Also Read- India Urges Social Media Platforms to Prevent Fake News Related to Coronavirus

Q: If an individual has contracted the COVID-19 during pregnancy and recovered before delivery, is it required for her to through any special monitoring before delivery?

Dr Misra: Viral infections are self-limiting diseases with generally no long-term effect. Therefore, no special monitoring is required at delivery if the woman has recovered completely. (IANS)

Next Story

Light Physical Activity is Good For Stroke Survivors, Says Study

The researchers discovered that, on average, the stroke survivors logged only about seven minutes of moderate-to-vigorous activity per day

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Heart Stroke
Stroke is a major cause of disability in older adults globally. Pixabay

Researchers, including one of Indian-origin, have revealed that stroke survivors who engaged in a lot of light physical activity such as taking leisurely walks or attending to non-strenuous household chores reported fewer physical limitations than their more sedentary peers.

In the findings published in the American Journal of Physical Medicine and Rehabilitation, the research team used accelerometers to measure daily physical activity in 30 stroke survivors for a week, assessing how much the participants moved and how well they performed routine physical tasks.

Stroke is a major cause of disability in older adults globally.

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“Our findings are preliminary but suggest that – in addition to moderate-to-vigorous physical activity — those daily routines that keep us on our feet and physically engaged in lighter tasks also contribute to better physical functioning in stroke survivors,” said study researcher Neha Gothe, Professor at the University of Illinois at Urbana in the US.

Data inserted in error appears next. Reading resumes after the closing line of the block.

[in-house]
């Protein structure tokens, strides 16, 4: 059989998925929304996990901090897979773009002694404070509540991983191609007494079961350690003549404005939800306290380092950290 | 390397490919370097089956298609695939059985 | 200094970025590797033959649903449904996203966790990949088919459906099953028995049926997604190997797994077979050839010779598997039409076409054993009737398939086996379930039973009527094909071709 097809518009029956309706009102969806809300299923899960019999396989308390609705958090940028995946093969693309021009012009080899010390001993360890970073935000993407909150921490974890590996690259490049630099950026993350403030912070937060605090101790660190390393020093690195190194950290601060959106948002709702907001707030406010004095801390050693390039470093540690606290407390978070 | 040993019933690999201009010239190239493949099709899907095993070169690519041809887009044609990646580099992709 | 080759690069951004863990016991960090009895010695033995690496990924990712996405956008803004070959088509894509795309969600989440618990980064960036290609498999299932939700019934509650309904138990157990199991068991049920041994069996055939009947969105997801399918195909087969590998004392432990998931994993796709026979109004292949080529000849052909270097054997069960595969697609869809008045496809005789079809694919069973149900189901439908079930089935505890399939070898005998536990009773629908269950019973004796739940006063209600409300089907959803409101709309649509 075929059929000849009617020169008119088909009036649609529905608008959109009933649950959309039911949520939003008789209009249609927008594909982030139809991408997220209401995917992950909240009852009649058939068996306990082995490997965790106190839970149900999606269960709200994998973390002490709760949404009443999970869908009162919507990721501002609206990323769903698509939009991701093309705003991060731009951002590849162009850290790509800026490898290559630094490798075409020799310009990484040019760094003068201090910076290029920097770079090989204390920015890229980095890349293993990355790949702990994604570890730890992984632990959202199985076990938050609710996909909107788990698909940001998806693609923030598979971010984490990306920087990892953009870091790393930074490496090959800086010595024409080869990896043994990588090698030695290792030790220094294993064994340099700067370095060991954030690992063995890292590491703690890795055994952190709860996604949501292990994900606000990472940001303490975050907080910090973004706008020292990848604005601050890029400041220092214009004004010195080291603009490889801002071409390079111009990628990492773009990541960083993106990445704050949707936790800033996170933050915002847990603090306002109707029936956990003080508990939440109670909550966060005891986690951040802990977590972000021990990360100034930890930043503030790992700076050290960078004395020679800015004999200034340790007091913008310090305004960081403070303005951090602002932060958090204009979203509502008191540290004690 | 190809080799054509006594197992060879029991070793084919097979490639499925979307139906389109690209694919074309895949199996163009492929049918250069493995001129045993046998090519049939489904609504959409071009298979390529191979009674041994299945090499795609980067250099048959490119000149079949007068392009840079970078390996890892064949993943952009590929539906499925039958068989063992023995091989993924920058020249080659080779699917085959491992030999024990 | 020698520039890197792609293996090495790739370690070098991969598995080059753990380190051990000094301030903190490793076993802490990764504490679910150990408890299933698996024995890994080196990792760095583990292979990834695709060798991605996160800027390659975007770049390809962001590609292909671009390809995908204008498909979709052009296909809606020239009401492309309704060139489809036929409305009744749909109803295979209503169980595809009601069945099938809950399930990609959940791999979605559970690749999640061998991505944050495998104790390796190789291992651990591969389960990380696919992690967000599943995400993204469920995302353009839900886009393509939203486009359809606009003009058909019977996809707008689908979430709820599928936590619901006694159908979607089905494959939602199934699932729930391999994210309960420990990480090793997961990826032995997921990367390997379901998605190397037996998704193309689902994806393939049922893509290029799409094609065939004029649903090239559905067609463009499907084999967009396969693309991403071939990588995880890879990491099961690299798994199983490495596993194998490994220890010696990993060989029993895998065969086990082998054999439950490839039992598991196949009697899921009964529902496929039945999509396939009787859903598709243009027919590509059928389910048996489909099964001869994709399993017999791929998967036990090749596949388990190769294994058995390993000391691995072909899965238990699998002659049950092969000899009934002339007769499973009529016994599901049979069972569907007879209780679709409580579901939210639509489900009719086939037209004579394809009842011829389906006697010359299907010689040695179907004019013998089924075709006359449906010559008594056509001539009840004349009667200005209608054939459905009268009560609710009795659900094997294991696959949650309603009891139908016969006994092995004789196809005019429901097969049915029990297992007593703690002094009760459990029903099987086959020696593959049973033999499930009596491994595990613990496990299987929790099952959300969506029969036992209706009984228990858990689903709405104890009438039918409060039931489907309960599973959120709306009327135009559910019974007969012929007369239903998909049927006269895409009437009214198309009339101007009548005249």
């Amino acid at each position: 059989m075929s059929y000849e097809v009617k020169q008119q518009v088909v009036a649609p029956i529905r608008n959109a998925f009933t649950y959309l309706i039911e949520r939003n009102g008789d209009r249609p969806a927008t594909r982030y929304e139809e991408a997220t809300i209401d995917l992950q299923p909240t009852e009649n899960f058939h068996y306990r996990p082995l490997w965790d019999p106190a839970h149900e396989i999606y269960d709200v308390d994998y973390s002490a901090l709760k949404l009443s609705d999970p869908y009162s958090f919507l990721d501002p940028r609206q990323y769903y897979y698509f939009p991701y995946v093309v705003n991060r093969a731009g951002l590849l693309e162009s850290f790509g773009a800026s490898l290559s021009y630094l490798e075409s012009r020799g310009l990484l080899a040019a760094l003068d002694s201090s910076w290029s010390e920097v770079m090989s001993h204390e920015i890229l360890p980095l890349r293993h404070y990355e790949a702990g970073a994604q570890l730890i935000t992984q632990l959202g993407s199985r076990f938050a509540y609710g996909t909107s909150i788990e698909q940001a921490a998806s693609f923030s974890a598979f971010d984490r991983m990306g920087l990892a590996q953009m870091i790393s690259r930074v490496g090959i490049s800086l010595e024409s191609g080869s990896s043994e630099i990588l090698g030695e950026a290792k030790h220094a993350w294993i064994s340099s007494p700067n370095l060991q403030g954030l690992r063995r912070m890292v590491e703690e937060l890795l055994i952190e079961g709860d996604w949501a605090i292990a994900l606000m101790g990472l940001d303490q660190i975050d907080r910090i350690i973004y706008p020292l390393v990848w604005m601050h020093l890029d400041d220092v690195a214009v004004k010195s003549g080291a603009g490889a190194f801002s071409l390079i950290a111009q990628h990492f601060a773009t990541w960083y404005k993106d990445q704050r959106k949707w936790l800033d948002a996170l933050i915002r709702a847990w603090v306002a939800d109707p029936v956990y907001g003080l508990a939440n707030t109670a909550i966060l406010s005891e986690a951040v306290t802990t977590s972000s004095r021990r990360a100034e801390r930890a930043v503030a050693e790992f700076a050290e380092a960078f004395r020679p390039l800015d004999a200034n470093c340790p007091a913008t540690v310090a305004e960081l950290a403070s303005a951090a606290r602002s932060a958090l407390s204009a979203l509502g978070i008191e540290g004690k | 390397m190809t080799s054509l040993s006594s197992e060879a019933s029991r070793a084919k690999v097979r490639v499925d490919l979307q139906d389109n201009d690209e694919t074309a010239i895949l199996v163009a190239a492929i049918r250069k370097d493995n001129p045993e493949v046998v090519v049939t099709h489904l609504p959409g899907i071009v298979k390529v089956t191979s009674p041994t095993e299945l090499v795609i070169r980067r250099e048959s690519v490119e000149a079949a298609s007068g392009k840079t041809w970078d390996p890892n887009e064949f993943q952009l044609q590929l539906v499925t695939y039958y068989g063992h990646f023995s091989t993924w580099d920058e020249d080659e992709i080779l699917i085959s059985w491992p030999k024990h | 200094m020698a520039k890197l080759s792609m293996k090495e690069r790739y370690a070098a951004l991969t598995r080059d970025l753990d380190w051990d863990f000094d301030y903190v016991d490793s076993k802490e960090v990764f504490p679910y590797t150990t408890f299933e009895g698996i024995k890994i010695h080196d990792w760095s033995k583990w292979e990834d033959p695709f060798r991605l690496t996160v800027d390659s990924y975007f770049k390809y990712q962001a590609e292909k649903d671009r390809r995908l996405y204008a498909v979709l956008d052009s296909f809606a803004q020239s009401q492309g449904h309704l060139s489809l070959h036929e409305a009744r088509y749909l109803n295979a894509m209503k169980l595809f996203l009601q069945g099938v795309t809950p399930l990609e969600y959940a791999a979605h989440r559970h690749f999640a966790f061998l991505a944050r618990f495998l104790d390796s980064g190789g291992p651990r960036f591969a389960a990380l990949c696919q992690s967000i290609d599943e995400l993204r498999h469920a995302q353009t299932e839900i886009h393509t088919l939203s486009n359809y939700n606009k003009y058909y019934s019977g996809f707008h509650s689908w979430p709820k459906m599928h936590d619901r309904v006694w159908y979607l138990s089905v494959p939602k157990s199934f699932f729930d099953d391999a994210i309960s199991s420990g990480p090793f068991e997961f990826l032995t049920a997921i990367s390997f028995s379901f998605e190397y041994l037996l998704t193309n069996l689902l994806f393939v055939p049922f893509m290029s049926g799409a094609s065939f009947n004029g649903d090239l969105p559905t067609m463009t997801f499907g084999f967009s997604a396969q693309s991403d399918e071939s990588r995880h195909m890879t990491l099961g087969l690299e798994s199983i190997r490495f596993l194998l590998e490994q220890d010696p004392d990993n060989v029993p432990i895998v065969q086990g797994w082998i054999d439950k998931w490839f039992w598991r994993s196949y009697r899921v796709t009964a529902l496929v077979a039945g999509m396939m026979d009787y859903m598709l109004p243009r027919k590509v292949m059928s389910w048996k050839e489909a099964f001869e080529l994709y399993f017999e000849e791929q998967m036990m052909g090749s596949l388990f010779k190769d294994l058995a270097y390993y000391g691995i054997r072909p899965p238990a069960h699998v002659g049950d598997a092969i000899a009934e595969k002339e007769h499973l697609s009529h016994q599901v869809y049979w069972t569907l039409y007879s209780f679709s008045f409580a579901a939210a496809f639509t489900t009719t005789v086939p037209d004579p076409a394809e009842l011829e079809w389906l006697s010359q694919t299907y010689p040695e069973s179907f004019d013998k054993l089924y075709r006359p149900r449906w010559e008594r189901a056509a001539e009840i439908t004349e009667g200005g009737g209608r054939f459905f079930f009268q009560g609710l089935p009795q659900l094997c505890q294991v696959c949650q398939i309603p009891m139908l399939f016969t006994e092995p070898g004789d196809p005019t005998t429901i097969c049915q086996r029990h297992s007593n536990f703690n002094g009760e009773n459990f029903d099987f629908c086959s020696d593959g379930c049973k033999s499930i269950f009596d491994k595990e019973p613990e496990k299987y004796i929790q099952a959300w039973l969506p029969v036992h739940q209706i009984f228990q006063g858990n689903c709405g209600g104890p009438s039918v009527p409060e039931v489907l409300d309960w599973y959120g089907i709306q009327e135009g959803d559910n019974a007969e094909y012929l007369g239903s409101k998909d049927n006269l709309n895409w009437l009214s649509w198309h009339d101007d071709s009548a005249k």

For the findings, the research team used two measures of physical ability — the Short Physical Performance Battery, which measures balance, walking speed and lower-limb endurance, and the Late-Life Function and Disability Instrument, which asks participants to report how difficult it is for them to perform daily tasks such as getting in and out of a car or pouring water from a heavy pitcher.

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Researchers, including one of Indian-origin, have revealed that stroke survivors who engaged in a lot of light physical activity such as taking leisurely walks or attending to non-strenuous household chores reported fewer physical limitations than their more sedentary peers. Pixabay

The researchers discovered that, on average, the stroke survivors logged only about seven minutes of moderate-to-vigorous activity per day. “In contrast, they averaged more than three hours of light physical activity each day,” Gothe said.

“This includes things like walking at a leisurely pace, housekeeping, light gardening or other activities that do not cause a person to break a sweat,” she added.

ALSO READ: Facebook To Give $40 Million in Grants To Help 10K Small Businesses in USA

The amount of moderate-to-vigorous physical activity was the best predictor of participants’ performance on objective measures of physical function, the researchers found. But a person’s self-reported ability to perform daily tasks was much more closely associated with the amount of time they engaged in light physical activity.

“Engaging in light physical activity can be healthy and beneficial, especially for those with chronic health conditions such as stroke,” Gothe noted. (IANS)